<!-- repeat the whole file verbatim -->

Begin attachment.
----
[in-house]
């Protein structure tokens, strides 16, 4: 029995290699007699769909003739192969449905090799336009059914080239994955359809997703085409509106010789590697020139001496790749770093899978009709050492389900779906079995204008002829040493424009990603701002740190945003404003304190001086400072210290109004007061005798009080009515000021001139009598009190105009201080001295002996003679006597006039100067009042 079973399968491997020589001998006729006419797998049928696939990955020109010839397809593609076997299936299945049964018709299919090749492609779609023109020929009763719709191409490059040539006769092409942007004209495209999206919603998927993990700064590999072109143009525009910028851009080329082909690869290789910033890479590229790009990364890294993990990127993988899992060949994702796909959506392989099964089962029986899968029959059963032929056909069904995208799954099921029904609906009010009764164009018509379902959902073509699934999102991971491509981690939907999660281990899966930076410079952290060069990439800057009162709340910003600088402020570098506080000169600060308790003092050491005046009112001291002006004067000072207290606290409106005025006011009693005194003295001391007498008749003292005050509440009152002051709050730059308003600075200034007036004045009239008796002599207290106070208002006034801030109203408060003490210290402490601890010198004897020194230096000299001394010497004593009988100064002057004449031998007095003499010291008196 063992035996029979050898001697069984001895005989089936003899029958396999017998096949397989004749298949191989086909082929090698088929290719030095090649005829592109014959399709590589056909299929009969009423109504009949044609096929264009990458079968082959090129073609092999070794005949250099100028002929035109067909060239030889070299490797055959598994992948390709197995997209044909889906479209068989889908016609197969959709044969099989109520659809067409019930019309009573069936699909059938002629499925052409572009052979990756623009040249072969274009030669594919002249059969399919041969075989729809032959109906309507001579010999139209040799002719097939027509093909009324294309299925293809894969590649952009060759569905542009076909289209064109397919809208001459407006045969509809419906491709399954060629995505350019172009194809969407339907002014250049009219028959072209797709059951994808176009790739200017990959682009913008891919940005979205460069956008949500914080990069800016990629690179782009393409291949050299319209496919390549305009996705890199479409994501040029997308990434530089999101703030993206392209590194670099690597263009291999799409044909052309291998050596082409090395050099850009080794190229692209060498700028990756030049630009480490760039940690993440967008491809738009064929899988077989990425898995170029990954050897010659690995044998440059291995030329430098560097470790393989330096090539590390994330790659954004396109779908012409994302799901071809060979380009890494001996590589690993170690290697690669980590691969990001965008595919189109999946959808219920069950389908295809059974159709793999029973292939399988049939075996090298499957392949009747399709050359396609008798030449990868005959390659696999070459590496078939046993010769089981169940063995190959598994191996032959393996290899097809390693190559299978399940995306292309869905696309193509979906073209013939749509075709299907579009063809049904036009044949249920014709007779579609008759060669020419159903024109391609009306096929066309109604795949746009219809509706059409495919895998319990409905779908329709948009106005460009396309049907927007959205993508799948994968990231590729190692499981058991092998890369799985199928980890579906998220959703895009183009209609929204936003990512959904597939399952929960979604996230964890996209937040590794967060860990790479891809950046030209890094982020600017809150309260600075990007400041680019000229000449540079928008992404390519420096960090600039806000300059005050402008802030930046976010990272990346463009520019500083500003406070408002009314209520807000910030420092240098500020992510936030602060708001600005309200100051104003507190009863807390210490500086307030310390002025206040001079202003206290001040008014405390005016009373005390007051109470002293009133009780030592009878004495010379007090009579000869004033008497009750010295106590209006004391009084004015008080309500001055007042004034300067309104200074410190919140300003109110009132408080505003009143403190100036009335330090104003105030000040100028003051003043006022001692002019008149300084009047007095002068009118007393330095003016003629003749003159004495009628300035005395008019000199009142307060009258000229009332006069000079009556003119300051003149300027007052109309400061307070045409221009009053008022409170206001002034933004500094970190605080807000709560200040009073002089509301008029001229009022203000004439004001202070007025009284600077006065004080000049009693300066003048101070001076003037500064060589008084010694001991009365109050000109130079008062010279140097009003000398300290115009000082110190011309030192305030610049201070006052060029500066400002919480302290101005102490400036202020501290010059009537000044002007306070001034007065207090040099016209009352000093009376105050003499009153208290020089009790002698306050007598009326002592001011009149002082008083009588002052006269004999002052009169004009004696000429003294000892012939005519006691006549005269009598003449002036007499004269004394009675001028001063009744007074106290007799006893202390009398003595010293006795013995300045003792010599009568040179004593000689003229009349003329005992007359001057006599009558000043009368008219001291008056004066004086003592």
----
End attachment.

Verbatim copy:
[in-house]
């Protein structure tokens, strides 16, 4: 029995290699007699769909003739192969449905090799336009059914080239994955359809997703085409509106010789590697020139001496790749770093899978009709050492389900779906079995204008002829040493424009990603701002740190945003404003304190001086400072210290109004007061005798009080009515000021001139009598009190105009201080001295002996003679006597006039100067009042 079973399968491997020589001998006729006419797998049928696939990955020109010839397809593609076997299936299945049964018709299919090749492609779609023109020929009763719709191409490059040539006769092409942007004209495209999206919603998927993990700064590999072109143009525009910028851009080329082909690869290789910033890479590229790009990364890294993990990127993988899992060949994702796909959506392989099964089962029986899968029959059963032929056909069904995208799954099921029904609906009010009764164009018509379902959902073509699934999102991971491509981690939907999660281990899966930076410079952290060069990439800057009162709340910003600088402020570098506080000169600060308790003092050491005046009112001291002006004067000072207290606290409106005025006011009693005194003295001391007498008749003292005050509440009152002051709050730059308003600075200034007036004045009239008796002599207290106070208002006034801030109203408060003490210290402490601890010198004897020194230096000299001394010497004593009988100064002057004449031998007095003499010291008196 063992035996029979050898001697069984001895005989089936003899029958396999017998096949397989004749298949191989086909082929090698088929290719030095090649005829592109014959399709590589056909299929009969009423109504009949044609096929264009990458079968082959090129073609092999070794005949250099100028002929035109067909060239030889070299490797055959598994992948390709197995997209044909889906479209068989889908016609197969959709044969099989109520659809067409019930019309009573069936699909059938002629499925052409572009052979990756623009040249072969274009030669594919002249059969399919041969075989729809032959109906309507001579010999139209040799002719097939027509093909009324294309299925293809894969590649952009060759569905542009076909289209064109397919809208001459407006045969509809419906491709399954060629995505350019172009194809969407339907002014250049009219028959072209797709059951994808176009790739200017990959682009913008891919940005979205460069956008949500914080990069800016990629690179782009393409291949050299319209496919390549305009996705890199479409994501040029997308990434530089999101703030993206392209590194670099690597263009291999799409044909052309291998050596082409090395050099850009080794190229692209060498700028990756030049630009480490760039940690993440967008491809738009064929899988077989990425898995170029990954050897010659690995044998440059291995030329430098560097470790393989330096090539590390994330790659954004396109779908012409994302799901071809060979380009890494001996590589690993170690290697690669980590691969990001965008595919189109999946959808219920069950389908295809059974159709793999029973292939399988049939075996090298499957392949009747399709050359396609008798030449990868005959390659696999070459590496078939046993010769089981169940063995190959598994191996032959393996290899097809390693190559299978399940995306292309869905696309193509979906073209013939749509075709299907579009063809049904036009044949249920014709007779579609008759060669020419159903024109391609009306096929066309109604795949746009219809509706059409495919895998319990409905779908329709948009106005460009396309049907927007959205993508799948994968990231590729190692499981058991092998890369799985199928980890579906998220959703895009183009209609929204936003990512959904597939399952929960979604996230964890996209937040590794967060860990790479891809950046030209890094982020600017809150309260600075990007400041680019000229000449540079928008992404390519420096960090600039806000300059005050402008802030930046976010990272990346463009520019500083500003406070408002009314209520807000910030420092240098500020992510936030602060708001600005309200100051104003507190009863807390210490500086307030310390002025206040001079202003206290001040008014405390005016009373005390007051109470002293009133009780030592009878004495010379007090009579000869004033008497009750010295106590209006004391009084004015008080309500001055007042004034300067309104200074410190919140300003109110009132408080505003009143403190100036009335330090104003105030000040100028003051003043006022001692002019008149300084009047007095002068009118007393330095003016003629003749003159004495009628300035005395008019000199009142307060009258000229009332006069000079009556003119300051003149300027007052109309400061307070045409221009009053008022409170206001002034933004500094970190605080807000709560200040009073002089509301008029001229009022203000004439004001202070007025009284600077006065004080000049009693300066003048101070001076003037500064060589008084010694001991009365109050000109130079008062010279140097009003000398300290115009000082110190011309030192305030610049201070006052060029500066400002919480302290101005102490400036202020501290010059009537000044002007306070001034007065207090040099016209009352000093009376105050003499009153208290020089009790002698306050007598009326002592001011009149002082008083009588002052006269004999002052009169004009004696000429003294000892012939005519006691006549005269009598003449002036007499004269004394009675001028001063009744007074106290007799006893202390009398003595010293006795013995300045003792010599009568040179004593000689003229009349003329005992007359001057006599009558000043009368008219001291008056004066004086003592």